1. Hi, I absolutely agree with your post. I’m a Gen Y but I certainly never had anything handed to me. I started working when I was 14 and have ever since. In fact I’m 23 and I have continued my busy extra curricular activities while holding a full time job and getting my MBA. That being said, my parents ( a Gen X and a Baby Boomer) always told me I could achieve anything I put my mind to. I absolutely have that mind set now and I’m very successful because of them. I learned through childhood that I could make money a lot quicker by getting a job than by washing dishes or cleaning my room.

    However, I also have those friends that never worked a day in their life until the graduated college! I personally think that’s ridiculous. Those kids are the whiny, needy, throw tantrums if they don’t get what they want or make an “A” in the class kids. I guess you could say some parents knew how to balance the support system with a little tough love.

    Bottom line, everything trickles down or can be traced back to the parents of past generations. Gen Y grew up having almost everything in their hands within a couple of weeks if not days. This was a direct result from our parents wanting us to have a better life than they did when they were kids. We grew up having a support system, and constant feedback from anything we did. Grandparents and parents created our group.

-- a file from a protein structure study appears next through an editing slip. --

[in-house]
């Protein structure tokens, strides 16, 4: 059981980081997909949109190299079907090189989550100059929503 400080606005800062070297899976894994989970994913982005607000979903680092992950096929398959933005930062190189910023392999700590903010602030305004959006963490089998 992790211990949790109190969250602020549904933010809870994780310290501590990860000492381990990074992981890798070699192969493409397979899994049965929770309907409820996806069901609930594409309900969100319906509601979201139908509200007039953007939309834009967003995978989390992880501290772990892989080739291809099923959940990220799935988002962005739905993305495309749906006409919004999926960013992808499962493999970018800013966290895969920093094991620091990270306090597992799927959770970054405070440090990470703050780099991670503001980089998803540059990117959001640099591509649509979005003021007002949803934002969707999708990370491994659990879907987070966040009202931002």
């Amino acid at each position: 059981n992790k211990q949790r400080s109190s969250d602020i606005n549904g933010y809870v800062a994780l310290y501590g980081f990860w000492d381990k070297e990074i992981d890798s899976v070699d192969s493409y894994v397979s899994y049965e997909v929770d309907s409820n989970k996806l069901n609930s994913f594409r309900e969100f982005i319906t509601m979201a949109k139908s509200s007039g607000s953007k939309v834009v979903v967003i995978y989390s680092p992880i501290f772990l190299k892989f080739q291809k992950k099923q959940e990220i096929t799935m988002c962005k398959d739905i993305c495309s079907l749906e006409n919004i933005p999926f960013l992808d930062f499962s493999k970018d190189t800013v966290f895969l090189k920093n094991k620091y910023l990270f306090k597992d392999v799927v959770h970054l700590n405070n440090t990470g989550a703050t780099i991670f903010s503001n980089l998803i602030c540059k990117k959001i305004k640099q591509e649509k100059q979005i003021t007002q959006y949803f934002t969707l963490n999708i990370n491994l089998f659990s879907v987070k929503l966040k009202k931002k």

My concern is the future generation to come. I know Gen Y is just starting to fully enter the work place but think about how the next generation grew up. They grew up with parents that were most likely divorced before they were five. A lot of the next generation came into the world before there parents were even married. These kids that will come after Gen Y have almost been neglected caused by technology and reality shows. Parents these days are not very traditional. They don’t believe in spanking their kids for bad behavior. Instead they give them what they want so they won’t have to listen to them cry.

    Parents don’t have time for their children anymore and I personally see this as a problem in the work place and the world in general when the generation after us enters.